They are food grade (came from a turkey processing plant) and cost about $80 each. Good bargain for great tanks, but I’ll need about 60 gallons, some bleach, and some dish soap to clean them out all the way. Just glad I was able to scoop them up for the moment. I also need to get some piping and hoses for them. As I get more tanks, they will have designations and pumping systems for gray water, plant nutrients, and even running water. But for now, having 550 gallons of storage space will be a huge help.

The road stuff went quick. Even with the annoying weather this weekend (scattered sprinkles to soak the tall grass, but no real rain on the hill) I was able to get the rock trucks rolling Monday morning. 8 big dump-trucks full of rock surfaced the road pretty well, and the unsorted rock was full of lime dust. It looked almost like concrete, and so far it’s been packing well. Here are some pics of the final product:

I made a joke with the drivers that it looks better than the county road leading in, though they are working on that. The recent flooding has screwed up a lot of things. With no fear of driving the road during wet weather, I’ll be able to make longer stays at the little camp, and get a lot more work done. So I need to start balancing my writing with my homesteading. There may be a bigger crowd-funding and blog project in store for that synthesis, but we’ll see about that later. You think people would donate in return for lots of cool wildlife and homesteading information? I’m not running in and out of an office “playing homestead.” I’m living it. For most of this trip, this is what my primary hydration looked like:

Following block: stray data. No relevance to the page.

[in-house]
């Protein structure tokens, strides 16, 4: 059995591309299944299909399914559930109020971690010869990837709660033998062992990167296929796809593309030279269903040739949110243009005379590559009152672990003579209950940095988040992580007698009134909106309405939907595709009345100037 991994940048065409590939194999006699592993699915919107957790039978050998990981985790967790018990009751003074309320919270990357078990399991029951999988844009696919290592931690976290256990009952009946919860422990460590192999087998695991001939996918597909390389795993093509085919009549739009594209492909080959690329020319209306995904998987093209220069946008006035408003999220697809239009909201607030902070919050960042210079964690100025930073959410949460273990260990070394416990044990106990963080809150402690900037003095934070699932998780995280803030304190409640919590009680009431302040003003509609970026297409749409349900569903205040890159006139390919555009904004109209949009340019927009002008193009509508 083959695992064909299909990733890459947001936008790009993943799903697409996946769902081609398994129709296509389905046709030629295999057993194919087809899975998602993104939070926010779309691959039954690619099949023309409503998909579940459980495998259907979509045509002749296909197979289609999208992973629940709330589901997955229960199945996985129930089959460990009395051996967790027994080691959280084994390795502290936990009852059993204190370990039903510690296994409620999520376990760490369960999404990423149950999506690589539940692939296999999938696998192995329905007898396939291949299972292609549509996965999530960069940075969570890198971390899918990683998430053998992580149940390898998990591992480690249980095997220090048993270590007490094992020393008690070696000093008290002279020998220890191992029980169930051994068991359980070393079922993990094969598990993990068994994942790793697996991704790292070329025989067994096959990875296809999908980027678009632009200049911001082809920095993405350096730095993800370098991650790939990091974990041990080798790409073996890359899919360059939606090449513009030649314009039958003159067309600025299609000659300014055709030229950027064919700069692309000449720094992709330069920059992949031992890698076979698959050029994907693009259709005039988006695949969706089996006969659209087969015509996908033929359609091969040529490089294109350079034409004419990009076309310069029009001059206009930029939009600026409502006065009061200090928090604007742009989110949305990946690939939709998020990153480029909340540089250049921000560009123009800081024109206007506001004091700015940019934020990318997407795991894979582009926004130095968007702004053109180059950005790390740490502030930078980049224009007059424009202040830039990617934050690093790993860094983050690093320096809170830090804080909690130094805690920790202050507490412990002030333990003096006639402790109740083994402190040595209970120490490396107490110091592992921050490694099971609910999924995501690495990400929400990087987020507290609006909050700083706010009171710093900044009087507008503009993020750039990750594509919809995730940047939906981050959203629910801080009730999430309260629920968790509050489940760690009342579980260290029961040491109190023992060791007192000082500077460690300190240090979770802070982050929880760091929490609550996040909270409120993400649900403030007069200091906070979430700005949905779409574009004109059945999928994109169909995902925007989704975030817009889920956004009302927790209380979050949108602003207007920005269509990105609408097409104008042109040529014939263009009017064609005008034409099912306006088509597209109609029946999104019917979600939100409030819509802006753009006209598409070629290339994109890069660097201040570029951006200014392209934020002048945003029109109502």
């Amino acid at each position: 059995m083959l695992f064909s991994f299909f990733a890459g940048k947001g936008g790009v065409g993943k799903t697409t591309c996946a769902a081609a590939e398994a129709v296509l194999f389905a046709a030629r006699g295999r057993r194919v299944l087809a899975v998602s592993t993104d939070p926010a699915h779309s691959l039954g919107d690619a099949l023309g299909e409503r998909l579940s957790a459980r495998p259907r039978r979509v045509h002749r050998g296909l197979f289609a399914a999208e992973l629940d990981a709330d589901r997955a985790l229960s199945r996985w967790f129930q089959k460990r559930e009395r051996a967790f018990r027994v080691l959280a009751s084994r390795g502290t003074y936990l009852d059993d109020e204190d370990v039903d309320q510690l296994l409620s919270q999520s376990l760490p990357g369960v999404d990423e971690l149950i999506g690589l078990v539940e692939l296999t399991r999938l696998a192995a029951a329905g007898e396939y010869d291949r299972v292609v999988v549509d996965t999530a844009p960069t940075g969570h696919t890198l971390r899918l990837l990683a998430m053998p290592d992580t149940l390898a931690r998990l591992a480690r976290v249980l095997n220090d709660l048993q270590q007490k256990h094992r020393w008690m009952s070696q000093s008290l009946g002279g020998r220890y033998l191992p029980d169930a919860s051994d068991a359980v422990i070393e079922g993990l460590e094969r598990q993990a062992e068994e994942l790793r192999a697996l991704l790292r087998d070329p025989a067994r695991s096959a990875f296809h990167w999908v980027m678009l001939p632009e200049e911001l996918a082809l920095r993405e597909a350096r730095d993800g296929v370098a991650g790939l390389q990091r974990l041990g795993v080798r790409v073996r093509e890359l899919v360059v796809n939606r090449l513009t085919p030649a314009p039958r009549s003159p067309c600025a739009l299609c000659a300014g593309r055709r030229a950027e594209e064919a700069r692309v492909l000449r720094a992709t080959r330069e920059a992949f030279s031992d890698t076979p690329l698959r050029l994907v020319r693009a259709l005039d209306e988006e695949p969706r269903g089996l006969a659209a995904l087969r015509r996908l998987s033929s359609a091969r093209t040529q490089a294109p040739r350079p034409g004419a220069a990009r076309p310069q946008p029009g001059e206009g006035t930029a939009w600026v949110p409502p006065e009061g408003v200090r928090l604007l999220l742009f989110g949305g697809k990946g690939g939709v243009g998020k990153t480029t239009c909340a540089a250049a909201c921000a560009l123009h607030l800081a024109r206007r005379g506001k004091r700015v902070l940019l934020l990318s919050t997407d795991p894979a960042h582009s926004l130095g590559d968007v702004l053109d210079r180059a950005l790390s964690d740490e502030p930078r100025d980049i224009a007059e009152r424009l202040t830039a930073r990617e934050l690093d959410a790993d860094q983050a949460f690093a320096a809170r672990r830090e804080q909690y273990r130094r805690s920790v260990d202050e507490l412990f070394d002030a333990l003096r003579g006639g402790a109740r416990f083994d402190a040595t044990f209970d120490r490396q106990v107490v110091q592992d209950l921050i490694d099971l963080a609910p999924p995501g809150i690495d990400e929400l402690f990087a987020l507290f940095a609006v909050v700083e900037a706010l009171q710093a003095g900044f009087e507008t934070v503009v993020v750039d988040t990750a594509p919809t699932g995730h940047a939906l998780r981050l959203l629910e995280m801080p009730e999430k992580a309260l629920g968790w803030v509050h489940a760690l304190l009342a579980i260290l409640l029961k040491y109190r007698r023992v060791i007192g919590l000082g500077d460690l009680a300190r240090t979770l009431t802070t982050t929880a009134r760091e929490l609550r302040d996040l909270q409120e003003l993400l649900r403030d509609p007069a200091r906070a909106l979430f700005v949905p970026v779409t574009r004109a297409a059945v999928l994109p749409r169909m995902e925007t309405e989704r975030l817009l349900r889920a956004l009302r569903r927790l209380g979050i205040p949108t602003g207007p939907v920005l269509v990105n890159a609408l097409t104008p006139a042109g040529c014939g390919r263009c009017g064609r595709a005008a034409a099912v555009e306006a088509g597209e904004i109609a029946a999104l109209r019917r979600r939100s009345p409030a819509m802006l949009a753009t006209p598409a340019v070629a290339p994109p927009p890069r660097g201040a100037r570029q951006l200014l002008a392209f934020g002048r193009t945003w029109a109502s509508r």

Note my pen-and-ink space in the bottom left, hehe.

On wild wonderfuls, I have some pics for you of various plants. First up, my Great Mullein is flowering and doing really well in this one spot. This specimen is now taller than me, close to seven feet: